AUSTRALIA: Alarm at exploitation of foreigners

The federal government last week vowed to take action against training colleges that breach regulations and provide false certificates for money to foreign students to enable them to remain as permanent residents.

In a ministerial statement in parliament last Tuesday*, Education Minister Julia Gillard warned that Australia could not afford to allow the reputation of its $15.5 billion-a-year education industry be harmed by the actions of some colleges, or by racist attacks on students.

Gillard said the government would scrutinise education providers and review the legislation that covered their responsibilities towards foreign students. She was responding to a series of reports in the Melbourne Age newspaper of alleged rorting at private training colleges and violent attacks on foreign students in Victoria, New South Wales and Queensland.

Gillard told parliament a more rigorous method of auditing being applied in Victoria to 16 colleges that posed a high risk to students could form the basis for auditing all education providers in Australia.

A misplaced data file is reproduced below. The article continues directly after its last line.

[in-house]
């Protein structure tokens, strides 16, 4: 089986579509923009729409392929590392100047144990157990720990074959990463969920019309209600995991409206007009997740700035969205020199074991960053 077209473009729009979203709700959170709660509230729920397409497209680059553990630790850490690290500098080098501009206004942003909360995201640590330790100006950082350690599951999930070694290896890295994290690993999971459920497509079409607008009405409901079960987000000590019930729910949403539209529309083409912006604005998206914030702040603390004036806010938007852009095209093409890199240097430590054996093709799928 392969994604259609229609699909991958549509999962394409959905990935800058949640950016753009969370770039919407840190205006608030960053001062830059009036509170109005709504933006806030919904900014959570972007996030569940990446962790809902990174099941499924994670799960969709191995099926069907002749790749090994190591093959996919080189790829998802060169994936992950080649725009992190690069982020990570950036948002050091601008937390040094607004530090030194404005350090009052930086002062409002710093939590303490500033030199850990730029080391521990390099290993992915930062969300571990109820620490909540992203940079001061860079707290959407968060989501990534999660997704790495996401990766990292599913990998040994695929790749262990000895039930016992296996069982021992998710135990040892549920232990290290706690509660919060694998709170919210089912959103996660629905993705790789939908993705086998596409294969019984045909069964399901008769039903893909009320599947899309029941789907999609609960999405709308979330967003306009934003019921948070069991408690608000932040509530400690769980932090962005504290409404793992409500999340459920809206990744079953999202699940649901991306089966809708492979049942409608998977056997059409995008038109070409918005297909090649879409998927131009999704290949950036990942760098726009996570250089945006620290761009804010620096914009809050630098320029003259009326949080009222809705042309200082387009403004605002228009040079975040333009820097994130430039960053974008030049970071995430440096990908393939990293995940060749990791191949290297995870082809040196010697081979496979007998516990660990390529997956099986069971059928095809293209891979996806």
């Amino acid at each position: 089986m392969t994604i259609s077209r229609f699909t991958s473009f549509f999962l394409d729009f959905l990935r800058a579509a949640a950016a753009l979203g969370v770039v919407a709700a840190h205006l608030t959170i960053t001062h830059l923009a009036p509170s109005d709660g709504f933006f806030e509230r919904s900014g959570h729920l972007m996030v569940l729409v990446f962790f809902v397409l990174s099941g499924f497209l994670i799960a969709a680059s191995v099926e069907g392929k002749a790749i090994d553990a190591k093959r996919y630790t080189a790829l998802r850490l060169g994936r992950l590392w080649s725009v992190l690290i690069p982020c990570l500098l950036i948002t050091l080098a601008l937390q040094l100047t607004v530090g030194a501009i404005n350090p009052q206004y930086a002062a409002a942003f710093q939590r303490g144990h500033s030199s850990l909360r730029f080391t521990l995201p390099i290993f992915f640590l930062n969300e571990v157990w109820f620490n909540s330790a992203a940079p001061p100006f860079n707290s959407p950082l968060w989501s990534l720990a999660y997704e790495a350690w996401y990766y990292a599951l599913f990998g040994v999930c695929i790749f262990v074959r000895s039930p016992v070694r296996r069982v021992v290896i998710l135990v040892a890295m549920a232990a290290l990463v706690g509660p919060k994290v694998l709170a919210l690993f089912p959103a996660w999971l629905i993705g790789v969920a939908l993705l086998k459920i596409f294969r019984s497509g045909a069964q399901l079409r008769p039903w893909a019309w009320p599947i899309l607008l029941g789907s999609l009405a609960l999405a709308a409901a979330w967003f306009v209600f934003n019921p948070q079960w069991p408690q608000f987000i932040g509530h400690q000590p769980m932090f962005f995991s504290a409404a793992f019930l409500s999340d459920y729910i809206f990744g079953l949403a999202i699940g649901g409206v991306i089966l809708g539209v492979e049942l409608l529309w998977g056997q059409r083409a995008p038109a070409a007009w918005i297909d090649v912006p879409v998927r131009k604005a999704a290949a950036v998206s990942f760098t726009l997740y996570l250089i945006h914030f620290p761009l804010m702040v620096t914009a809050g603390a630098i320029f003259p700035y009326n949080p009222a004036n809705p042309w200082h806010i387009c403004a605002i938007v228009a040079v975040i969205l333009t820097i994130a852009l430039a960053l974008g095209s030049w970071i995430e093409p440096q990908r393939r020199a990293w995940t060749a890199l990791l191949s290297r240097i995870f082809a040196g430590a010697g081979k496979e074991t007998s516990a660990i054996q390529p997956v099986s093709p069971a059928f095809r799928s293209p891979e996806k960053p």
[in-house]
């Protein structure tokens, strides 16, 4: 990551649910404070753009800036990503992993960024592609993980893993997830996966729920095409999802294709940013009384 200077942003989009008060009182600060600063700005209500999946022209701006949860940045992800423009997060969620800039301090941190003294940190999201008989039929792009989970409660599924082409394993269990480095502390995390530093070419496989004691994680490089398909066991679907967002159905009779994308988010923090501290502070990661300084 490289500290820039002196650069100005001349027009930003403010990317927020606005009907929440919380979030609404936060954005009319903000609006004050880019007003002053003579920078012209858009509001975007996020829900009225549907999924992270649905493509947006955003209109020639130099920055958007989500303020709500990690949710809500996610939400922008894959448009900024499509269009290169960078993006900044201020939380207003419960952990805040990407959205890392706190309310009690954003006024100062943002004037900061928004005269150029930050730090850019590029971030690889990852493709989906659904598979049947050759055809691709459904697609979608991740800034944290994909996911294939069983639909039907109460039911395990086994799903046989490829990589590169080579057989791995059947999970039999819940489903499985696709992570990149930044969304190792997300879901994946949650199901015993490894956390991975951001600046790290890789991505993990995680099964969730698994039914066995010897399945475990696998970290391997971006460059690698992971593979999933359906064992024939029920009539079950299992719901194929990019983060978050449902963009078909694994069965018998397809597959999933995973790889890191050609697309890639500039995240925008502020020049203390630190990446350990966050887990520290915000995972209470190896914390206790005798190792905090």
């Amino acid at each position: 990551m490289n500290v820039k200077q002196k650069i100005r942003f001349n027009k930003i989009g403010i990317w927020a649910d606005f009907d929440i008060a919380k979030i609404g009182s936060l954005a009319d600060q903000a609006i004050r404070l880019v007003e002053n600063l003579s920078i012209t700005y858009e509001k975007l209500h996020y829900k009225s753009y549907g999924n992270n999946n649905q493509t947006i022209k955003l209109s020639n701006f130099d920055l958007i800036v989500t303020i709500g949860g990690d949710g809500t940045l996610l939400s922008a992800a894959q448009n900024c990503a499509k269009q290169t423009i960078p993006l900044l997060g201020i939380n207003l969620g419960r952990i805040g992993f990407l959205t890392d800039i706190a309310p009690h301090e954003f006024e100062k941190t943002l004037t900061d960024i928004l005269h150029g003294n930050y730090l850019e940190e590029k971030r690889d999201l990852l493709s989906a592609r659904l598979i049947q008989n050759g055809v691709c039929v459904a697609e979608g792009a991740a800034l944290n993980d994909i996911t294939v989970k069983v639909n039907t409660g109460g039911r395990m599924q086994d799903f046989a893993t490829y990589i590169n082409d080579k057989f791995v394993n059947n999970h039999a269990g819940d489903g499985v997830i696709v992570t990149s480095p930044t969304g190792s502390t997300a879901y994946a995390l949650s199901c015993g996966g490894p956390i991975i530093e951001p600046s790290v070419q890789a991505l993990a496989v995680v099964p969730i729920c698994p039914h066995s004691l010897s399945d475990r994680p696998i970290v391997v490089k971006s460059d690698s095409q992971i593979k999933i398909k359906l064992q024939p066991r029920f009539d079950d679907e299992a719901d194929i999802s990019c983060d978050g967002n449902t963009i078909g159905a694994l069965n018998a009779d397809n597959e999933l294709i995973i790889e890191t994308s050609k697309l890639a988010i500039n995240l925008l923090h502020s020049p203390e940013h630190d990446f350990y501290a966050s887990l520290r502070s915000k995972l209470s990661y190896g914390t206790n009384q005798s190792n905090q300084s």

"As part of a strengthened compliance regime, we are increasing our scrutiny of education providers. Our focus is to assist them to better understand their legislative obligations, through workshops and other educative material," she said.

"The government will not hesitate to use the full extent of its legislative powers to sanction those that breach the law. Australia cannot afford poor-quality provision of services damaging the international reputation of our education and training."

An edited version of her speech is published in the Features section today. Gillard also said she and Immigration Minister Chris Evans were working on "student integrity measures" to make sure only genuine overseas students came here to study.

With increasing numbers of foreign students from India, China and other countries coming to Australia - almost 500,000 are now in the nation's universities, colleges and schools - new colleges have emerged to offer sometimes dubious programmes with inadequate facilities and untrained teachers.

Some have been accused of exploiting the demand for permanent residency by selling certificates and bogus work experience references which are required before an application can be lodged.